‘Picard’: Changing world, same ‘Star Trek’ values
Tribune News Service February 7, 2023
When Patrick Stewart was first offered the role of Capt. Jean-Luc Picard in a “Star Trek” adventure, he had no clue what that was. He had to ask his children.
“I got this famous call from my agent, whom I had never met, who said, ‘I’ve got two questions for you, Patrick. What were you doing at UCLA last night? And why should Gene Roddenberry want to see you this morning?’ That was the beginning of it,” he recalls. “And then I had to turn to my kids ... and say, ‘Kids, kids. I think you watch “Star Trek.” Tell me about it. What was it? Did you like it? Was it any good at all?’ And, of course, they raved about it.
“And I remembered coming home after matinees from the Royal Shakespeare Theatre just in time to be able to give my kids their supper and read to them and put them to bed before going back to do an evening performance. And I would find that they were watching this thing on television with these guys in colored T-shirts. And that’s all I remember.
“I knew nothing about it, and I did not even recall the name Gene Roddenberry (“Star Trek’s” creator.) So I had a lot to catch up on. But as time went by, I began to see that ‘Star Trek: The Next Generation’ cast, crew, producers, writers, directors, were creating an expansion of Gene’s world. And that has continued until today.”
It was 1987 when Stewart first slipped into Picard’s tights and seized command of the USS Enterprise. And starting Feb. 16 he’s back at it on Paramount+. “Star Trek: Picard” returns for its third and final season complete with the crew from “Star Trek: The Next Generation,” including LaVar Burton as Geordi La Forge, Gates McFadden as Dr. Beverly Crusher, Jonathan Frakes as William Riker, Brent Spiner as the android Data’s evil twin brother Lore, Marina Sirtis as Deanna Troi and Michael Dorn as Worf. Returning from previous “Picard’s” are Jeri Ryan as Seven of Nine and Michelle Hurd as Raffi Musiker.
Stewart wasn’t sure that he wanted to return to the character for this final season.
“The most important thing for me was that it should not just simply look like a three-series reunion, because that would just simply be stepping back,” he says. “And what excited me about starting work on ‘Picard’ was that ... I had lived nearly 35 years since I first put on the captain’s uniform. And there is no doubt that in that time, the world has changed. But I have changed too. I’m not the same person that I was then. If I were, they would never have cast me.
“And I wanted the series to show the impact of those years that had passed and how much one might change — and whether fears become greater or less. Right now, about the condition of the world, my fears are high and full of anxiety. So I wanted that to be incorporated.”
Fears and anxieties of today may be part of the substructure of Season 3, but the series remains true to the original “Star Trek” ethos, says executive producer Alex Kurtzman.
“Changing it doesn’t mean changing the essential nature of what ‘Trek’ is,” he says. “So for us, that’s always about Roddenberry’s vision of optimism. It doesn’t mean you can’t go into dark places. It just means that optimism is the core tenet of ‘Star Trek.’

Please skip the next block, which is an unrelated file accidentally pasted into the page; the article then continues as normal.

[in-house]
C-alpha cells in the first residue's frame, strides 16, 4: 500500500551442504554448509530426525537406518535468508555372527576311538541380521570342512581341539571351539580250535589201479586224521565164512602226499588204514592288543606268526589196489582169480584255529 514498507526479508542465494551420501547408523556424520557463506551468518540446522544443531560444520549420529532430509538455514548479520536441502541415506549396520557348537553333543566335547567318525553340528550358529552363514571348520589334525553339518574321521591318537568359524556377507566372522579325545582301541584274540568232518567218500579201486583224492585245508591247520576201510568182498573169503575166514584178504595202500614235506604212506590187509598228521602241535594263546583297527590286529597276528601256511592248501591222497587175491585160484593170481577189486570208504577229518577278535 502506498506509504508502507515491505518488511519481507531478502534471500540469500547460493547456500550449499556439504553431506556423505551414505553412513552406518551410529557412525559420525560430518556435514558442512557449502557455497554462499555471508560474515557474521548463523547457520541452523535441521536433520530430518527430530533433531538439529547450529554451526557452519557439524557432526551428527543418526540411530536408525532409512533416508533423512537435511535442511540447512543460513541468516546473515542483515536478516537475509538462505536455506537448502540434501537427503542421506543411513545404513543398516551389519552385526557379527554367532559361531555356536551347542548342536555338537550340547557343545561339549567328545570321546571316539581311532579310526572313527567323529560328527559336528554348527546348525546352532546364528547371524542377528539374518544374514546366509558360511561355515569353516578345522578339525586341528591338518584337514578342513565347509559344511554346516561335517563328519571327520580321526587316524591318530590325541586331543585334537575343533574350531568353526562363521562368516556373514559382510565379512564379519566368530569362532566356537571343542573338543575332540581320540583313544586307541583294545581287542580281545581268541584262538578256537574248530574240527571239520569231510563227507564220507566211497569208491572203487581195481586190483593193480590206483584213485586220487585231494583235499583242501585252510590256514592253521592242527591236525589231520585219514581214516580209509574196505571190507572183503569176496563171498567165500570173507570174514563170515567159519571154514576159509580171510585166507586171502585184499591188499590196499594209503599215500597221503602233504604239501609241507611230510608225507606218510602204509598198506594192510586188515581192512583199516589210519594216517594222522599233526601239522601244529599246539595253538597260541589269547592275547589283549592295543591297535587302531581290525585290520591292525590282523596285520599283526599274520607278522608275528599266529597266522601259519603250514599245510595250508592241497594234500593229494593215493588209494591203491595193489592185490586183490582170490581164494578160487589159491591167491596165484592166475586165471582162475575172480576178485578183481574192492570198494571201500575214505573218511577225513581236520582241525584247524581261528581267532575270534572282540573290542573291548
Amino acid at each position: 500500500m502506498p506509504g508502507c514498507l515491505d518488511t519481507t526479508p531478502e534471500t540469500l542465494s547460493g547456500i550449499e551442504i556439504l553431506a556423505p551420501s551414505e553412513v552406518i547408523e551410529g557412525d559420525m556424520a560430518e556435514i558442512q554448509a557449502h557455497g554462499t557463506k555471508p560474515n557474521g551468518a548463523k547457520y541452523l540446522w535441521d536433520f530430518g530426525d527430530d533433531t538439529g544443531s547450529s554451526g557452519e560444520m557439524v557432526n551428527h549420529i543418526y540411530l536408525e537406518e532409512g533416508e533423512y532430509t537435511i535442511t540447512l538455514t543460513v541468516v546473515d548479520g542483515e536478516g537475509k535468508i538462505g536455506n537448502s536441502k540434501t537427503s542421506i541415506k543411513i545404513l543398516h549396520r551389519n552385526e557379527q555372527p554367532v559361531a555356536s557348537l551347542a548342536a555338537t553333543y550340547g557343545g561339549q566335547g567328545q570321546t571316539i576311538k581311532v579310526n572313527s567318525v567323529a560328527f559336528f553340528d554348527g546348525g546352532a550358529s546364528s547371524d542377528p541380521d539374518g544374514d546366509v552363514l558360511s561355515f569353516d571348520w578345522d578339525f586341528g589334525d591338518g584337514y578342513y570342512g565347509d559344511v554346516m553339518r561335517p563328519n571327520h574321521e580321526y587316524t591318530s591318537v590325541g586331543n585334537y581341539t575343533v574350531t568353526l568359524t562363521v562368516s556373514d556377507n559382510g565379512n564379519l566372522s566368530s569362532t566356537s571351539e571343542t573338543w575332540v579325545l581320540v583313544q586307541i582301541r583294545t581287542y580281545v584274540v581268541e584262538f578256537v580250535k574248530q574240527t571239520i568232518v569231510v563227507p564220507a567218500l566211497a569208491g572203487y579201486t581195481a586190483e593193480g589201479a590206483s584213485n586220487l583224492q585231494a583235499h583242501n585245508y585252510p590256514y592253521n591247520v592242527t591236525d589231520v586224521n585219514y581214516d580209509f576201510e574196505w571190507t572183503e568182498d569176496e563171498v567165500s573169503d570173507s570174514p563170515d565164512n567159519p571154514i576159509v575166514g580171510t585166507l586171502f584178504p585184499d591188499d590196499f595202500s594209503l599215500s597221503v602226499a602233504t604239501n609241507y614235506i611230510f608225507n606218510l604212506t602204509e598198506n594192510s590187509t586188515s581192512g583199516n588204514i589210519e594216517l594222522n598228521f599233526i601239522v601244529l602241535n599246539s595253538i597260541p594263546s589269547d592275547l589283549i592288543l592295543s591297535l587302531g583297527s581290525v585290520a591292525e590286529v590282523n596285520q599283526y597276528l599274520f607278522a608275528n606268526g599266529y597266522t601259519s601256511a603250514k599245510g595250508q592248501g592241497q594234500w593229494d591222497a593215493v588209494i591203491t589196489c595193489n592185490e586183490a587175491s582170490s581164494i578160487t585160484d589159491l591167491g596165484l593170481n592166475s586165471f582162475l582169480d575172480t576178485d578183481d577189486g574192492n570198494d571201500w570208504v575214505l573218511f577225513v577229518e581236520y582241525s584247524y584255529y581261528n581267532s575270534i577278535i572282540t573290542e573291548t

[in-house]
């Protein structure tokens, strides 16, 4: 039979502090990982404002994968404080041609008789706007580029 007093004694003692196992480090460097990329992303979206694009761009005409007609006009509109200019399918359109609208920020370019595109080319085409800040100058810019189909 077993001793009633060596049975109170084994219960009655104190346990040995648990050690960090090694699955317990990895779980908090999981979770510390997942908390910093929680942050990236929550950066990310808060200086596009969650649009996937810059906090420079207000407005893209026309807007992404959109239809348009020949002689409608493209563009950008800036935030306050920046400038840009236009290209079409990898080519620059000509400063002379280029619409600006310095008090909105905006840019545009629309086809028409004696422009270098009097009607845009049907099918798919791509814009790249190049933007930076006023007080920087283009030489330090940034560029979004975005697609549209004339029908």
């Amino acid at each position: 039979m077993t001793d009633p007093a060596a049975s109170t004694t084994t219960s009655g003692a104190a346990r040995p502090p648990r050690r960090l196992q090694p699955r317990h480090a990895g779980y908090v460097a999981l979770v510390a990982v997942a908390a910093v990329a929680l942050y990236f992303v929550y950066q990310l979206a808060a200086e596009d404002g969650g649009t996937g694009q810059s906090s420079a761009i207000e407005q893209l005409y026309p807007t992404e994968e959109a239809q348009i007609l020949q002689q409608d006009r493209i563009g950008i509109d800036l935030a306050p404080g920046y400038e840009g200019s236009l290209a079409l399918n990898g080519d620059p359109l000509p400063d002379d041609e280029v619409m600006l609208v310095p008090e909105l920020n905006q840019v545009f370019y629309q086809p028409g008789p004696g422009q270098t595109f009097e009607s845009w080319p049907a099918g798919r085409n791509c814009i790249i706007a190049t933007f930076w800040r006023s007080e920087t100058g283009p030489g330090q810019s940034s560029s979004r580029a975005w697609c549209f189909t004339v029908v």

“I always personally feel like canon is a wonderful thing. You have to respect it, but in order to grow it, you have to make changes. You have to explore the gray areas the canon has maybe hinted at, but not fully explored. And that is very exciting.”
Stewart, 82, says he doesn’t mind portraying an aging Picard.
“Actors’ lives are unusual. Sometimes I feel that it is little different than a 5-year-old’s playroom, what we do. And other times what we do is perhaps a little more grown-up and a little more serious. But we are essentially always examining the inside of ourselves. We ask questions not only about the character, but what’s in here,” he says, pointing to his heart. “Acting is the only way I’ve discovered to fully express myself. Perhaps if I weren’t an actor I’d be a teacher. As a very inarticulate teenager, I found that acting gave me an opportunity to say things about myself, about the world and about my life which I know I could not have said myself. I know that now. At the time, I was just having fun. It was a legitimate reason to go out in the evening, be out of the house — I was rehearsing a play. And it was no coincidence that some of the prettiest girls I knew were also amateur actresses.”
Stewart credits the positive values of the “Star Trek” saga for its success.
“I changed my views about how we should continue ‘Picard’ into Season 2 and 3 because I saw how effective Season 1 was. And that it was largely effective, I felt, because of its examination of the nature of change, of growth.
“And growth — whether it’s up or down — that is the world that we live in. And may he rest in peace, that is, ever since Gene first created the essential elements of what ‘Star Trek’ is, because they (those values) remain. We respect them. We hold on to them and continue to pursue them because I believe and I think I’m surrounded by people who believe the same thing: Our world needs them.”